Entertainment Weekly's Scores

For 5,125 reviews, this publication has graded:
  • 68% higher than the average critic
  • 2% same as the average critic
  • 30% lower than the average critic
On average, this publication grades 3.9 points higher than other critics. (0-100 point scale)
Average Movie review score: 65
Highest review score: 100 Swingers
Lowest review score: 0 Boys and Girls
Score distribution:
5,125 movie reviews
  1. Blue Valentine is lushly touching and gorgeously told.
  2. What it does have is an overwhelming bittersweet melancholy at the passing of life from middle age into…well, you could call it late middle age.
  3. The stunning, must-see drama Crash is proof that words have not lost the ability to shock in our anesthetized society.
  4. Facing a diagnosis of Alzheimer's, the older woman enrolls in a poetry class, desperate to find the words to describe beauty before language fails her. She does even better: She herself becomes a kind of poem about what it means to really see the world.
  5. The Wizard of Oz remains the weirdest, scariest, kookiest, most haunting and indelible kid-flick-that's-really-for-adults ever made in Hollywood.
  6. Temperamentally in sync with her "Wendy and Lucy" director, Michelle Williams plays one of the toiling wives. And the actress, with her calm center, compresses the entire history of frontier wifeliness into the concentration with which she gathers firewood and loads a musket.
  7. She's an Everywoman you can believe in, showcased in the kind of deft comedy of feminine passion - where deep despair meets Wilson Phillips - that a great many people have been waiting for. Now that Wiig and company have built it, will they come?
  8. Loving, Playful, and spectacularly well made, Super 8 is easily the best summer movie of the year - of many years.
  9. The film sweeps us up like a thriller, forcing us to at least ask whether terrorism like the ELF's (which targeted property, never human lives) might ever be justified.
  10. At 88 minutes, Tabloid is short and sweet (it's pure movie candy), but by the end we've forged an emotional connection to Joyce McKinney at the deep core of her unapologetic fearless/nutty valor. And that's what really makes a great tabloid story: It's a vortex that's also a mirror.
  11. Nothing more (or less) than an enchanting light comedy of romantic confusion... It's a movie that understands love because it understands pain.
  12. This enveloping dream of an epic narrative experiment comes from the great Chilean-born, France-based filmmaker Raúl Ruiz (Time Regained).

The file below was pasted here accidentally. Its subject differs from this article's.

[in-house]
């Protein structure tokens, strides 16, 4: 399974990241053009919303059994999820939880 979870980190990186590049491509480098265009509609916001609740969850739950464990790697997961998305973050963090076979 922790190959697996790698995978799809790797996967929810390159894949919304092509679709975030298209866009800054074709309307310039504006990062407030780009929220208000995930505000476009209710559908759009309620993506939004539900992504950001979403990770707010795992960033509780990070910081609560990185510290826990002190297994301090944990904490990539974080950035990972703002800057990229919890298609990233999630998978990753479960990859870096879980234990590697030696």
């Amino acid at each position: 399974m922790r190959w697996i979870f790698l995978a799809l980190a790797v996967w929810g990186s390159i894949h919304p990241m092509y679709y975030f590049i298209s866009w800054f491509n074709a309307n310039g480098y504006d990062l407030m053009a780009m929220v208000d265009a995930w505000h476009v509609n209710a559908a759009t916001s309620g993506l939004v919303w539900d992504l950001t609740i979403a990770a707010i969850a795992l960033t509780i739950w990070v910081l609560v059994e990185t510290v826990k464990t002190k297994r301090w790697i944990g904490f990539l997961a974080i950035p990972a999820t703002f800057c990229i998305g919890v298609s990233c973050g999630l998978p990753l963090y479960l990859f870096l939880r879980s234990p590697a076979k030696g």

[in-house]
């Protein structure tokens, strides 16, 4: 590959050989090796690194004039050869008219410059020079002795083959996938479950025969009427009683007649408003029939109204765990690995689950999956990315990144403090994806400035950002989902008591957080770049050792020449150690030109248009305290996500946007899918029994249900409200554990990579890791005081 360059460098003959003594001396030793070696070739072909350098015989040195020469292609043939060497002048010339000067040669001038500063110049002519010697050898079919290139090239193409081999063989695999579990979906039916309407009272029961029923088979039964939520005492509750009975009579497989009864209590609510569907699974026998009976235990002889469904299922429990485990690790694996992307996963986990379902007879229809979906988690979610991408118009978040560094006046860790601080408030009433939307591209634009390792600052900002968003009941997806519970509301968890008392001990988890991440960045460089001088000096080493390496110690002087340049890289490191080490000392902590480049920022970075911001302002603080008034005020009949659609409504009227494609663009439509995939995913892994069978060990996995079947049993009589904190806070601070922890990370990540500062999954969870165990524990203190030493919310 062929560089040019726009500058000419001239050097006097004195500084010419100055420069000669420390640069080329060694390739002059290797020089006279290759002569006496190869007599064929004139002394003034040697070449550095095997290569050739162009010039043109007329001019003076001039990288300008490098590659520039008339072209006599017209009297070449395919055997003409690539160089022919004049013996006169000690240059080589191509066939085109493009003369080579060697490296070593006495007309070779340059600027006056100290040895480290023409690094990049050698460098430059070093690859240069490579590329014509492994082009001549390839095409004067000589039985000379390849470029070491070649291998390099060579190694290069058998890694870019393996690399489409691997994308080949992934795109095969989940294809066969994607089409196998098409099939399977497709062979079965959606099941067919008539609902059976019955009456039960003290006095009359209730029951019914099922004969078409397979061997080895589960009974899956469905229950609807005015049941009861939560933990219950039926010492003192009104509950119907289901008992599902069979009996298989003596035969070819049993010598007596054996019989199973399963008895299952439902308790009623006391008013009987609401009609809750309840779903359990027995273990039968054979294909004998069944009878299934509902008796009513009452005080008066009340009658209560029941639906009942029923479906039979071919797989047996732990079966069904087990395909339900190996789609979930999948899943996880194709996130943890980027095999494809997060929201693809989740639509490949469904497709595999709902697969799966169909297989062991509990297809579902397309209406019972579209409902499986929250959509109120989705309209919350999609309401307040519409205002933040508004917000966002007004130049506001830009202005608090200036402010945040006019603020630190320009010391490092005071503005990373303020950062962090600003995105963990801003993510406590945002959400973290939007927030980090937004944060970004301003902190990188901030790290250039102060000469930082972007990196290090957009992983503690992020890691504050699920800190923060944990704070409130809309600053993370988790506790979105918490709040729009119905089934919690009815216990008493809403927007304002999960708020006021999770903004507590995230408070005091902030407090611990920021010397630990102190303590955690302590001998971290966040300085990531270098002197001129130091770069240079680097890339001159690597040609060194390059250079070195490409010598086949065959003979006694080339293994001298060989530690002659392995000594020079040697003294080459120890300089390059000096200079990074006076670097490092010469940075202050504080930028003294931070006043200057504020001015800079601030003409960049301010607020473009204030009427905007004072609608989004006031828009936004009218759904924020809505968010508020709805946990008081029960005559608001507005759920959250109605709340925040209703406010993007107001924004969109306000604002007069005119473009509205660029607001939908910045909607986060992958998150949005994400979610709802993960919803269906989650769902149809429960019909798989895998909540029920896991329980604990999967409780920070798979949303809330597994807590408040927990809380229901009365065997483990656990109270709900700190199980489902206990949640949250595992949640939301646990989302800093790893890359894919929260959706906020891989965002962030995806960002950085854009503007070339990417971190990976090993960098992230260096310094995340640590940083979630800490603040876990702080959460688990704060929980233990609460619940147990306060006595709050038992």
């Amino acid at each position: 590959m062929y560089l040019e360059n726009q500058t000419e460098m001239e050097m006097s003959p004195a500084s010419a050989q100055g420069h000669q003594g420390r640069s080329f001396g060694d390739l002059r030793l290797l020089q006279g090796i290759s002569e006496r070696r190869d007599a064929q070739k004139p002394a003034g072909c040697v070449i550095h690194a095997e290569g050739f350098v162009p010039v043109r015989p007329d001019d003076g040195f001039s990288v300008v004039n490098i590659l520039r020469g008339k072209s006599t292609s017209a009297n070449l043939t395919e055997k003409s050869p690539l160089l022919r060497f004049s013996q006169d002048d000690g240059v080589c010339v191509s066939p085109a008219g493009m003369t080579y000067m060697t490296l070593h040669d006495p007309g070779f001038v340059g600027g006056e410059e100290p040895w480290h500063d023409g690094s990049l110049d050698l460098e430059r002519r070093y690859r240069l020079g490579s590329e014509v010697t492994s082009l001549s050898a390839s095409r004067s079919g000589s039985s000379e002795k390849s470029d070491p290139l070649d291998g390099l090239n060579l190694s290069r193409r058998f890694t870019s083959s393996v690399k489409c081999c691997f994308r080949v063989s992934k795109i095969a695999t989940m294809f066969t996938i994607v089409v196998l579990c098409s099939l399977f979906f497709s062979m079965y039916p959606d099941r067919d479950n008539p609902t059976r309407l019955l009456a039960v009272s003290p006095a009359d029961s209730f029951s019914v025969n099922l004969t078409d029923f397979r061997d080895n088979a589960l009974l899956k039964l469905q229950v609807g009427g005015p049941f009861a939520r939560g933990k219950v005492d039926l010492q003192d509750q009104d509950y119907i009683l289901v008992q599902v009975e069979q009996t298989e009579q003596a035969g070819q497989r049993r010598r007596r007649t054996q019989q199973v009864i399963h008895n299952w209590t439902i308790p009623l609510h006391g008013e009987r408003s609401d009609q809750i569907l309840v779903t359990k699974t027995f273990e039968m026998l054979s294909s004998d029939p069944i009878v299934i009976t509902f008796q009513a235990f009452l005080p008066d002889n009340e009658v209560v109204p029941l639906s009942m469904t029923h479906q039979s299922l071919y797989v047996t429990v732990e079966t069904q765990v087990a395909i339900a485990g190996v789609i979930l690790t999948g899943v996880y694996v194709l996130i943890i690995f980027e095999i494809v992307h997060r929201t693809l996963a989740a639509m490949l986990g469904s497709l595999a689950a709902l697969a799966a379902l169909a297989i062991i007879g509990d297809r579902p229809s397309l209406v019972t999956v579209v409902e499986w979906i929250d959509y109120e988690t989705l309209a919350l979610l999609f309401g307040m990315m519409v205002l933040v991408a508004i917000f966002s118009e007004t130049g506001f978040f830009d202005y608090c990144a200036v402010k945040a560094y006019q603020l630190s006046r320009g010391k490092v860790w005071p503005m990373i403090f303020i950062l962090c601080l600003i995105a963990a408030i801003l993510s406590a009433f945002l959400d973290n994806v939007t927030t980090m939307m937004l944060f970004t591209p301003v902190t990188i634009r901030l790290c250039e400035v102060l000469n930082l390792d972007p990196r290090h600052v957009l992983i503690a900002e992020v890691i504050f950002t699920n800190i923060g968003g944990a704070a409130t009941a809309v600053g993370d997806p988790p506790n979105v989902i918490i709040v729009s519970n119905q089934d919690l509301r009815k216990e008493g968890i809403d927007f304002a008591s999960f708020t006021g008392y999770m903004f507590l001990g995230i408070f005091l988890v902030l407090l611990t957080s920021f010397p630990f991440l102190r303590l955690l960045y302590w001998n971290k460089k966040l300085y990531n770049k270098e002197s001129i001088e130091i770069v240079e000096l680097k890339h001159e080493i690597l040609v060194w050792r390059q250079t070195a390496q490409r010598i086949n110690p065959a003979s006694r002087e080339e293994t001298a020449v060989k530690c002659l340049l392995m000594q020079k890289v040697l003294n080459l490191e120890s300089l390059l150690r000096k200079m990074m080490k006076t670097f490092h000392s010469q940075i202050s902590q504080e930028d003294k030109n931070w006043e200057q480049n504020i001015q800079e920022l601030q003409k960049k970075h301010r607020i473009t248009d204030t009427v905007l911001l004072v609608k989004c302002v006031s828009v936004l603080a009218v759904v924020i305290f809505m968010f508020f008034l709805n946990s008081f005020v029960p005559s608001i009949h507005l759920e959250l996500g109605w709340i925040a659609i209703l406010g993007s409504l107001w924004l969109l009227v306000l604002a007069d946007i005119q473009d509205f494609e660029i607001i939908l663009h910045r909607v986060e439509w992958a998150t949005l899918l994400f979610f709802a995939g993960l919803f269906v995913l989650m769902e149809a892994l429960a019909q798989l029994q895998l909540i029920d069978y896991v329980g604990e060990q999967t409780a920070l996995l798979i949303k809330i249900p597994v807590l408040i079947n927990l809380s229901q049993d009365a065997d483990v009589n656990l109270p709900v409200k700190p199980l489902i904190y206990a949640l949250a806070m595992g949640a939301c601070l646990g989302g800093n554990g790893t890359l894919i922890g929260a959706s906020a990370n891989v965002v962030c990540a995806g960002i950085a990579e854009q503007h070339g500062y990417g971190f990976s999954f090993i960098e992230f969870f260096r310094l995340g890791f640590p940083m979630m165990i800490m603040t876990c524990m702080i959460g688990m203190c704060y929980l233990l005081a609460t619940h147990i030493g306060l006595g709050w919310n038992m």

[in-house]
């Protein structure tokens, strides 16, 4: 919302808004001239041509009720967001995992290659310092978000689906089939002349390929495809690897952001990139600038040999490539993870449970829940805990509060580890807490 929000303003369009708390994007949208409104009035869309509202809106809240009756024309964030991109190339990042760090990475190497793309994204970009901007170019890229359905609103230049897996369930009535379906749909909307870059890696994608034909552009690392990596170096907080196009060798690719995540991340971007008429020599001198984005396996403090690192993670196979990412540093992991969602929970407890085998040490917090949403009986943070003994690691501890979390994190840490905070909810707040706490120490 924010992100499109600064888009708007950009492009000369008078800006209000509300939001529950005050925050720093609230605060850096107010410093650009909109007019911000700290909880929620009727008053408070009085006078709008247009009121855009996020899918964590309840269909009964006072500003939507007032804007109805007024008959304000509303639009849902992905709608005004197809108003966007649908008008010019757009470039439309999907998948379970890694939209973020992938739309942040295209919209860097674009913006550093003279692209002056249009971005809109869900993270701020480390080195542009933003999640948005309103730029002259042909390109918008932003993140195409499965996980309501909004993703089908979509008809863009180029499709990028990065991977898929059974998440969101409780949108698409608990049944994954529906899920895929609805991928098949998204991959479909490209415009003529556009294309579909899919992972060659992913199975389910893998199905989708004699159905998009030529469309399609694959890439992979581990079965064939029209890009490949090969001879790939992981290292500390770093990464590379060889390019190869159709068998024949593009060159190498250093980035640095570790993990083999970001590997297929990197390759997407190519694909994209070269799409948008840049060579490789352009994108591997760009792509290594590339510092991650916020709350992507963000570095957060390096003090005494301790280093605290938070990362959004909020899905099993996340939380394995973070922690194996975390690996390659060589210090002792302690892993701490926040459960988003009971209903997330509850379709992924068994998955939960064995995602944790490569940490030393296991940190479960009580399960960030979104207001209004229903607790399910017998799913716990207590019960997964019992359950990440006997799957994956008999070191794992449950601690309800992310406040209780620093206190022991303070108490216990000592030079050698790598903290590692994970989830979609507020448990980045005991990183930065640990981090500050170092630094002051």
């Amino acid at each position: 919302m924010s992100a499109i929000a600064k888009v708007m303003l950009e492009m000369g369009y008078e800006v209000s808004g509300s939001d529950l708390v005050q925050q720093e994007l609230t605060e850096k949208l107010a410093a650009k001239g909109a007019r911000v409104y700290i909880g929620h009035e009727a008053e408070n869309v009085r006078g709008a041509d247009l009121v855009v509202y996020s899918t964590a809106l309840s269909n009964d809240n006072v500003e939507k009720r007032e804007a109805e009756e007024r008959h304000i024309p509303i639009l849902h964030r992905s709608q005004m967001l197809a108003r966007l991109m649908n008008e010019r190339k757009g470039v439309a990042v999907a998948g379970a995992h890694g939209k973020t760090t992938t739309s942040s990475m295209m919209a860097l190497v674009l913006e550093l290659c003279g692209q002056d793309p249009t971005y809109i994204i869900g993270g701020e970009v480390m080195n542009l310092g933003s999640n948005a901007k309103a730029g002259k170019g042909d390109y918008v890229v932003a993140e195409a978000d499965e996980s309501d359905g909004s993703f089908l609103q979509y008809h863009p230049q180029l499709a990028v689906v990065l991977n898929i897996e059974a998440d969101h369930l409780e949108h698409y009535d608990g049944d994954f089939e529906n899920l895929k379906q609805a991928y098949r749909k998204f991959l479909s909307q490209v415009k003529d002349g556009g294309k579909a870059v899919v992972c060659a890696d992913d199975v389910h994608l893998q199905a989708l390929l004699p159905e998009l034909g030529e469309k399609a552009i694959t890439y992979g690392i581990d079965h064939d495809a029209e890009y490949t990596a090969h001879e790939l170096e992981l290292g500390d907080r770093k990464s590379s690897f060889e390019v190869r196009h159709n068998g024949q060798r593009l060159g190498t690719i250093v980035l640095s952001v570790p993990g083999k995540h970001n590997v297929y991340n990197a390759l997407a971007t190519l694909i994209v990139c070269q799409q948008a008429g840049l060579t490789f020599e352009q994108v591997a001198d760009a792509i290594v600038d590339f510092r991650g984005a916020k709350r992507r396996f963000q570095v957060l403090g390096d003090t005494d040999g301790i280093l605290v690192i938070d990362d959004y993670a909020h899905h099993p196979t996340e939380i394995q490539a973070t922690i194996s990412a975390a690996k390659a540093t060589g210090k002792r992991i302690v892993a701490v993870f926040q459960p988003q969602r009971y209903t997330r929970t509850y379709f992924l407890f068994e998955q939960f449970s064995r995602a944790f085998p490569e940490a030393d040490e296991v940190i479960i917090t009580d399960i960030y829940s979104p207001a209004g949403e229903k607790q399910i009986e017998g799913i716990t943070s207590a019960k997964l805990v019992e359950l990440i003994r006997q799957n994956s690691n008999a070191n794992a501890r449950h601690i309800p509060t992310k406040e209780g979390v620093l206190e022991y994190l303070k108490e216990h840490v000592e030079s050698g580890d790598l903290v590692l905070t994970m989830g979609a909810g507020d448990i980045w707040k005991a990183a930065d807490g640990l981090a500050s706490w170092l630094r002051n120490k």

13. A movie masterpiece...is Lars von Trier's ecstatic magnum opus on the themes of depression, cataclysm, and the way the world might end.
  14. A marvelous movie.
  15. The setting is somewhere between a post-WWII Brigadoon and the environs of Marcel Carn classic "Children of Paradise," but the story is as timely as this morning's news from Europe.
  16. Merrily outrageous, over-the-top fun.
  17. Another beautifully chiseled piece of filmmaking - sharp, funny, generous, and moving.
  18. Oren Moverman's Rampart is a terrific film: tense, shocking, complex, mesmerizing.
  19. Fincher has made The Girl With the Dragon Tattoo into an electrifying movie by turning the audience into addicts of the forbidden, looking for the sick and twisted things we can't see.
  20. Ghost Protocol brims with scenes that are exciting and amazing at the same time; they're brought off with such casual aplomb that they're funny, too.
  21. Farhadi is no mere formalist. His film is a spiritual investigation into the rise of women and the descent of male privilege in Iran, and a look at the toll that has taken. In a movie of flawless acting, it is Moadi - terse, proud, angry, haunted - who shows us that rare thing: a soul in transition.
  22. Rees presents this vivid, hidden culture with raw honesty.
  23. The result, in Pina, is...wow.
  24. Loosely based on real events, this harrowing, superbly made drama by fast-rising filmmaker Gerardo Naranjo (I'm Gonna Explode) is Mexico's 2012 submission for Best Foreign Language Film - rightfully so.
  25. This is a great film, and a triumph of creativity and courage over repression.
  26. Footnote is itself a perfect little piece of Talmud, full of text, commentary, and colorful argument.
  27. No one charts the wilds of childhood more precisely than the Dardennes.
  28. In this typically exquisite, nuanced, memory-infused work from master British filmmaker Terence Davies, we believe every minute of the torment of Hester (Rachel Weisz).
  29. He (Spurlock) takes Comic-Con seriously. He talks to Kevin Smith, Harry Knowles, and other famous grown-up geeks, but mostly he follows a handful of people whose dream it is to pass through the fan/professional looking glass and carve out a place for themselves in the industry of fantasy.
  30. Trier's compassion for what it takes to survive, mixed with the love he bestows on Oslo, is rewardingly profound.

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